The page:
4. Next, It’s Time to Paint Your Walls
The only difference between painting your walls and ceiling is the type of paint you use. Otherwise, the process is mostly the same, but you will normally need to apply a second coat.
Use a brush to cut in and frame each wall. Try to roll in an M or W motion to make sure the roller lines are properly blended.
Use a paint roller and your preferred painting technique to fill in the rest. Once again, working with others will make this process go a lot faster.
Add a second coat. After painting the wall, wait at least four hours before adding a second coat. If you’re using an oil-based paint, you should wait 24 hours between coats.
5. Save the Trim for Last
Now that you’ve finished the ceiling and walls, the trim is all that’s left to do. It’s not always necessary, but painting your trim will give you professional-level results. Follow these tips to put the perfect finishing touches on your painting project.
Wait until your walls are dry to begin painting the trim. Then, remove any painter’s tape and adjust your drop cloth. Fix it to the point where the floor and trim meet and cover the border between the wall and the top of the trim with more painter’s tape.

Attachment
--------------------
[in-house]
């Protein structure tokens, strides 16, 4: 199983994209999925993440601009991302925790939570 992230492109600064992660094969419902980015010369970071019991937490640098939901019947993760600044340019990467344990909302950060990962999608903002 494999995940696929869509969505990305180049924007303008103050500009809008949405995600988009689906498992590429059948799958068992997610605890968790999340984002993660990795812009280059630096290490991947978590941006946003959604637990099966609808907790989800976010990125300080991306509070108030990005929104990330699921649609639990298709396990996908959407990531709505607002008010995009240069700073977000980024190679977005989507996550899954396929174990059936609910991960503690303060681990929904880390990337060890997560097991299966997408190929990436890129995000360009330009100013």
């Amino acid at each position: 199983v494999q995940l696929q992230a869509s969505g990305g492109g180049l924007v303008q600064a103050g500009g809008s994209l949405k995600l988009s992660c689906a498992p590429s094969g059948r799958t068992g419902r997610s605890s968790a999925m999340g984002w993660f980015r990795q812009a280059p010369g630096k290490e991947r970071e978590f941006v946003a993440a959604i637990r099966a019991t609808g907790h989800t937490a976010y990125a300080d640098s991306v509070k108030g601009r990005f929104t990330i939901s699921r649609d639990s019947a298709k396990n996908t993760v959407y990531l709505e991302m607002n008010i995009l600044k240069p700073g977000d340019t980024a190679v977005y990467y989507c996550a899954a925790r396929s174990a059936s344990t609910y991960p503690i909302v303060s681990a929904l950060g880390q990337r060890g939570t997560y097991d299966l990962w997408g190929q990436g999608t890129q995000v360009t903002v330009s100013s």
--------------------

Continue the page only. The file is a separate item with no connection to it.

Remove any dust or debris beforehand as well. When everything is covered, use a damp, microfiber cloth to remove anything that might get in the way of your paint.
Finally, use a brush to paint the trim with gloss or semi-gloss paint. You may need to repair damages with caulk and sandpaper as you did with the walls and ceiling, and using primer can create a polished final appearance here as well.
Cost to DIY Paint an Interior Room vs. Hiring a Pro
In general, it’s far cheaper to paint a room yourself than to hire a professional painter. While it only costs $200 to $300 on average to buy all the materials and tools you need to do it yourself, a pro will charge anywhere between $200 and $1,000 to paint a single room. On the flip side, the pros can complete the project about a third of the time it might take the typical DIYer.